There wasn’t a lot of controversy at this year’s Cannes Lions but there were a couple of moments that got people talking, and one of those was the arrest of a faction of environmental activists mid-way through the week on the steps of the Palais.
Extinction Rebellion defines itself as “an international movement that uses non-violent civil disobedience to achieve radical change in order to minimise the risk of human extinction and ecological collapse.” Last month, they wrote an open letter to the advertising industry demanding action to combat an ecological emergency.
Following the arrest (and later release) of 14 protestors on Wednesday evening, The Drum held a special session at its week-long headquarters, dubbed as The Drum Arms. Editor Stephen Lepitak moderated a discussion with Chris Gorell Barnes, founder of agency Adjust Your Set, French activist Fanny Dollberg, and William Skeaping, an activist and former creative strategist at McCann London.
Mobilising the marketing world begins by convincing the different actors within to take it seriously, the group explained, starting at the Cannes Lions where they’ve been meeting with industry players to create a framework that enables agencies and clients to know what they can do to contribute. The group stresses that they have no personal beef with the Cannes Lions but that this is where the advertising industry is. These are the people who can help shape and diffuse the message for audiences around the globe.
“Advertising is the most influential industry on the planet and it needs to use its power of influence to make governments and citizens and consumers realize how urgent the crisis is and enable them to have the right spirit to be able take the necessary action,” Gorell Barnes explained.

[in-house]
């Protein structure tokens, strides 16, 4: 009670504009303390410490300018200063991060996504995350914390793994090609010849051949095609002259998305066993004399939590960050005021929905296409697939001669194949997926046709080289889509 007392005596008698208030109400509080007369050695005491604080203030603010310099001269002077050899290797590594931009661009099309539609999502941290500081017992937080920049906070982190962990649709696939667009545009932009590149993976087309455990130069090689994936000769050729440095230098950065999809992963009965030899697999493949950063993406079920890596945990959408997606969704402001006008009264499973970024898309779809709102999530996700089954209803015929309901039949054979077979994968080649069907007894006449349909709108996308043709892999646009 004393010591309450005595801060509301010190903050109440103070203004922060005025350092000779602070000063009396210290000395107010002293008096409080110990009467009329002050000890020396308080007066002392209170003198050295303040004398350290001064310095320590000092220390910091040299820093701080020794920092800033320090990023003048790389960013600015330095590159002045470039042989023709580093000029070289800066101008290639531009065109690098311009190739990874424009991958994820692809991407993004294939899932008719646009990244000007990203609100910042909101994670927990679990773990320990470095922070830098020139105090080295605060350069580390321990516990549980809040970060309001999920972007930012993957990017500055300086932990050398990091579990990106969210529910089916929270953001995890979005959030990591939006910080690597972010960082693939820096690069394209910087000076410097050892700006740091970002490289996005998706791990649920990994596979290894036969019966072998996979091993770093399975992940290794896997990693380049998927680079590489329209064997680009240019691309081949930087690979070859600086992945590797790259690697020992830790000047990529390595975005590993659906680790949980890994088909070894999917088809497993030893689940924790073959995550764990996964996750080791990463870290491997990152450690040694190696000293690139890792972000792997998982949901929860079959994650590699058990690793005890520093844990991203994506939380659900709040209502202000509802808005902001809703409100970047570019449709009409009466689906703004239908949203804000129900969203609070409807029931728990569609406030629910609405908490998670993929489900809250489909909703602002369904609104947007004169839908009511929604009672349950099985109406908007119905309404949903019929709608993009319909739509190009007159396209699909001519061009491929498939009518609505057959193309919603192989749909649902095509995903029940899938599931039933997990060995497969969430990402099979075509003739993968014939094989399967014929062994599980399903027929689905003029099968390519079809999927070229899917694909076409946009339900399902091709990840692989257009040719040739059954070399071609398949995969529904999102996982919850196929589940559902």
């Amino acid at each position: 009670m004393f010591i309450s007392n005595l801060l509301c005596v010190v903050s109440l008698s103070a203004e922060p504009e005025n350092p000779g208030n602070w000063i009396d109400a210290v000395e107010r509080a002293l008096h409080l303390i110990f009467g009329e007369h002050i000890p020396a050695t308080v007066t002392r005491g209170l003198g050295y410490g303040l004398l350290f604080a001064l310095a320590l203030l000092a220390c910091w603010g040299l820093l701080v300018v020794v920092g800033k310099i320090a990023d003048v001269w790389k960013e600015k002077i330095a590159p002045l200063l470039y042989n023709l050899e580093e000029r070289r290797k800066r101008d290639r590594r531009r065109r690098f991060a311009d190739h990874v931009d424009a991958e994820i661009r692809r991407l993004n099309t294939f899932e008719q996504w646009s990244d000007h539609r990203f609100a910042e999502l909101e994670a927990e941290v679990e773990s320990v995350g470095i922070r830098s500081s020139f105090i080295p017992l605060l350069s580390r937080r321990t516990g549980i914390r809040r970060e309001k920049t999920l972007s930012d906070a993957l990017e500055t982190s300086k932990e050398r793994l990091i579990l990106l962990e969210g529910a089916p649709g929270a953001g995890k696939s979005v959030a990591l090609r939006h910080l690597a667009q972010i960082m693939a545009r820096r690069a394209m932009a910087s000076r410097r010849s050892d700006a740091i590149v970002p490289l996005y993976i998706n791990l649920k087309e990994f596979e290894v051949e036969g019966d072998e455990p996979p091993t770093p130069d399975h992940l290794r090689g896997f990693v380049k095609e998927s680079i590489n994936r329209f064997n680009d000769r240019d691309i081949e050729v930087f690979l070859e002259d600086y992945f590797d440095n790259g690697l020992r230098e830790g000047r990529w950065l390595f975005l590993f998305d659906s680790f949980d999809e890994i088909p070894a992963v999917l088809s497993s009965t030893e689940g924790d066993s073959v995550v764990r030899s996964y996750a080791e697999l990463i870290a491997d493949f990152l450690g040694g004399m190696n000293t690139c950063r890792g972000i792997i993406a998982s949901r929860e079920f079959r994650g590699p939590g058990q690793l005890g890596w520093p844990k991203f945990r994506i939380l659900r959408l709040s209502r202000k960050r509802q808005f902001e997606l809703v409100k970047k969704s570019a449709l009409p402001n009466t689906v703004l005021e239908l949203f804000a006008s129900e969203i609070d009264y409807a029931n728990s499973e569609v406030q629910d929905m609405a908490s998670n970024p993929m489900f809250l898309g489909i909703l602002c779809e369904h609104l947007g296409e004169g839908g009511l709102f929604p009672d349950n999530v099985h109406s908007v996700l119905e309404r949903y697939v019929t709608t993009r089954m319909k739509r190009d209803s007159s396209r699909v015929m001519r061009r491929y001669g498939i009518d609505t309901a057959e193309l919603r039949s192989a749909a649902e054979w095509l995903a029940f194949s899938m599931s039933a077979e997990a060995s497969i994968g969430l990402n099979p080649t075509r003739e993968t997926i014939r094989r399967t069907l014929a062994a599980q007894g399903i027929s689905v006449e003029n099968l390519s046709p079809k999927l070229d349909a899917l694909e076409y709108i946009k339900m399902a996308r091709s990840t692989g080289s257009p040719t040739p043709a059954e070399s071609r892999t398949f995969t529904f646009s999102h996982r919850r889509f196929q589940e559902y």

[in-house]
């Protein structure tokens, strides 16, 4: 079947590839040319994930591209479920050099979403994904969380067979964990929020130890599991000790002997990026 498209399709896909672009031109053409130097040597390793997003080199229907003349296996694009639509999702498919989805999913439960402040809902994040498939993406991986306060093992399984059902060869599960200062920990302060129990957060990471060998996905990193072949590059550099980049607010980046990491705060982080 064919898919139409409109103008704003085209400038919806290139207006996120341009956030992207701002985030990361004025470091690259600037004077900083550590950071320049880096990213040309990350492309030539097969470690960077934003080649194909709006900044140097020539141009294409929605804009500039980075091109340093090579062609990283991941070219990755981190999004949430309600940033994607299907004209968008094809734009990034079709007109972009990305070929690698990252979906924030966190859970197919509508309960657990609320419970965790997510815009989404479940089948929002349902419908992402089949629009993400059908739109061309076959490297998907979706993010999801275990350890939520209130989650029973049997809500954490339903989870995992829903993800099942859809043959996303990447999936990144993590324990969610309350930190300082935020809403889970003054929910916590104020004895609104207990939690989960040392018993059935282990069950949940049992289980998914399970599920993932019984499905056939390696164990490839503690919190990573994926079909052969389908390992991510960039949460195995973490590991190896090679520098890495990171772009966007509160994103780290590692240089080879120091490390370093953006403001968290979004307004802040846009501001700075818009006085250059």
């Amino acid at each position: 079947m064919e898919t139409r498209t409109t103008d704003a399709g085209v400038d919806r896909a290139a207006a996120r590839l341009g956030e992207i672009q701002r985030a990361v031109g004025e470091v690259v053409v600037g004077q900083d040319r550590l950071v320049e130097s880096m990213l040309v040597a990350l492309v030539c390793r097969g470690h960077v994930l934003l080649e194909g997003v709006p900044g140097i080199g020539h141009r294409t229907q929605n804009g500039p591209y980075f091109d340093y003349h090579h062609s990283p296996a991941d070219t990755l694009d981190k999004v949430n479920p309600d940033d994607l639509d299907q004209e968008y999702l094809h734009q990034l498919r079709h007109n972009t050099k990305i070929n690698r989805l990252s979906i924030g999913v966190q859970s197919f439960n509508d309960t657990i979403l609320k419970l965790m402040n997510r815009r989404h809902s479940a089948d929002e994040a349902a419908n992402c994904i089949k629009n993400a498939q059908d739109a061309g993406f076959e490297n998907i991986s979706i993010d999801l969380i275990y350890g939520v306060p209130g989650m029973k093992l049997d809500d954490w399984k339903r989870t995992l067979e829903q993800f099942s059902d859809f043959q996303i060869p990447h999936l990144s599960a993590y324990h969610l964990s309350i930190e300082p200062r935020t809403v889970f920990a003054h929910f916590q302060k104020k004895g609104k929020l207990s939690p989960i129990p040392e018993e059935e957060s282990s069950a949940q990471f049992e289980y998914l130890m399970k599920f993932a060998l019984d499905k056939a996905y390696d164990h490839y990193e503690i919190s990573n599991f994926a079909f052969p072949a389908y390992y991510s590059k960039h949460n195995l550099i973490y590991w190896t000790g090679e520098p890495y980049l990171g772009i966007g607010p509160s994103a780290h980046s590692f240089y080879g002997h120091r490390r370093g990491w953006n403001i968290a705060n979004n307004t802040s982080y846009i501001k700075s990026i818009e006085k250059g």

Extinction Rebellion’s transformative vision might not win everyone over. “Business as usual is just going to have to stop,” said Skeaping, and that means changing rules about consumer products and services, cutting ties with certain industries, and even being ready to make sacrifices to the bottom line.
“We’ve been very good at changing communications rules about products and services that we consume as human beings… We need to create a framework that is the same, that we can understand how bad the brands and products are on the planet so consumers can decide whether or not they want to purchase a product”, suggested Gornell Barnes.
The group is encouraged by the progress other social issues have made in the last few years, especially concerning racial and gender diversity. They’re motivated by the fact that conversation about the UN’s Sustainable Development Goals has started to gain traction on the Croisette but action still isn’t meeting the urgency of the situation, in their view. Gorrell Barnes pointed out the irony of an industry, “obsessed with millennials and generation Z” not doing more. “It’s time to shift focus from growth or else there will be no Cannes”.
About the Contributor
Theda Braddock is an American who lives and works in Paris. She helps agencies develop their communication and promote creativity, and writes for several publications when she has time.